I vaguely remember when it was that I found out Santa wasn't real. I was in middle school, probably about 8 years old. It was coming up to Christmas and I recall a classmate a propos of nothing saying: "You know Santa isn't real, don't you?" At varying levels, I instantly believed them and confirmed scathingly that of course I knew. I didn't know. Hadn't even suspected. But it wasn't exactly a life-shattering blow to me for a few reasons:
1) My parents did not make a huge thing out of Father Christmas. He wasn't held up as a figure whom you must appease or else be stricken of all your presents come December 25th.
2) I had not thought a great deal about the logistics of a man traveling around the world in a flying sleigh in one night merrily chucking out gifts to all and sundry. Sure, his handwriting looked suspiciously like my mum's, but I wasn't interested in putting two and two together. I just took it as all as something that happened once a year.
3) I had actually seen Santa. One Christmas Eve I had woken up and seen him in my room! Why would anyone bother dressing up on the off-chance I'd wake up?
So really, while it all did start to come together in that moment and I realized that Santa was, in fact, my parents, I also held on to a kernel of certainty that he was still real because I was convinced I had seen him. This lasted through another couple of Christmases until my mum started saying things like: "just leave your stockings down here, girls, I don't think Santa can be bothered going up the stairs" that I finally let go of my last vestiges of belief.
When I became a parent, I looked forward to the new stage of the Santa myth - introducing my children to the worldwide communal lie / magic moment and basking in their excitement on Christmas morning. My daughter is now 8 and, while I am 90% sure that she still believes in Santa or, at least, hasn't had the story ruined for her yet, I am feeling increasingly guilty in maintaining the pretense.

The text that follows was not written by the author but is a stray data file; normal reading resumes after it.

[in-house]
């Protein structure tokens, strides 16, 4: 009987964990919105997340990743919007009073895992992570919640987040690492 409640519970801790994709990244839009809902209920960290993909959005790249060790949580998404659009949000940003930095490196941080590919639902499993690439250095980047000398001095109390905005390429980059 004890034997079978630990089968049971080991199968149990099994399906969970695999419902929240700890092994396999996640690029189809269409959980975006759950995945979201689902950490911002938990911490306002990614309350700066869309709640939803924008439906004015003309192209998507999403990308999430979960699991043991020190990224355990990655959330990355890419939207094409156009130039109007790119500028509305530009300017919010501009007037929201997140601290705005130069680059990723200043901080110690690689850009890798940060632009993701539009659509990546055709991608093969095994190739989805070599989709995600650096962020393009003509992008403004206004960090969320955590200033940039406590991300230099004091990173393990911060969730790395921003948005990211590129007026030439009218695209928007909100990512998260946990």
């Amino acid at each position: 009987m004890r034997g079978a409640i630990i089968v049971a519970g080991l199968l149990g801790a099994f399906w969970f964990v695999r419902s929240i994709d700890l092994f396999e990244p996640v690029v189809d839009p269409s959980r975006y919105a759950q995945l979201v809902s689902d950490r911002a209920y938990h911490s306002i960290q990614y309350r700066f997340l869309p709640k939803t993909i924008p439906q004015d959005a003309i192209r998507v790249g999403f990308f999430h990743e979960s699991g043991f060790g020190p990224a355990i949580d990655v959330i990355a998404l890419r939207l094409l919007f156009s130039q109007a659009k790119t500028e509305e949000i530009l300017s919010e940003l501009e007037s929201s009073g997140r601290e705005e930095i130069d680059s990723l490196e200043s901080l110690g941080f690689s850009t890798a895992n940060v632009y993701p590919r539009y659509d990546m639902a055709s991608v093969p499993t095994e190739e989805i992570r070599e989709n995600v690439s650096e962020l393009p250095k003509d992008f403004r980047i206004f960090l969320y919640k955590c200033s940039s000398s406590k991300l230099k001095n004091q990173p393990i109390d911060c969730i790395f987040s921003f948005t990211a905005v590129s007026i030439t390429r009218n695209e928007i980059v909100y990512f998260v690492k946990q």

It started a week or so ago, when a community group set up a special postbox for letters to Santa. My children wrote their letters and deposited them in the slot. The extra special touch (which we kept as a surprise) was that Santa would actually write back. The people in charge of the box prepared responses for each letter. They were marked with a North Pole stamp and wax-sealed with a "Santa Claus" monogram. Great, I thought, how nice. My plan was to incorporate my kids' plush Elves on the Shelves into the theatrics by having them hold the letters when the kids woke up so they would think the elves had gone to the North Pole that night, picked up the letters and come back again. Sounds legit, I know.
By the way - the plush Elf on the Shelf is my Christmas parenting hack. It costs under $20, the kids can play with it all year round if they want and you don't have to work out elaborate stunts and tableaux for them. Seriously, when my daughter first said she wanted an Elf on the Shelf I thought, OK. Then I went to the shop and was like "HOW MUCH??? And I have to do all the work mySELF????" Nothankyou. She has had her plush version for two years now and is happy with it being moved around the room a bit once December rolls around. My son got his elf this year and got freaked out when my husband moved it around in November so hasn't bonded with it as much.
|The imaginatively named Elfie and Bob holding their letters from the Big Man. No, not that one, the other one.|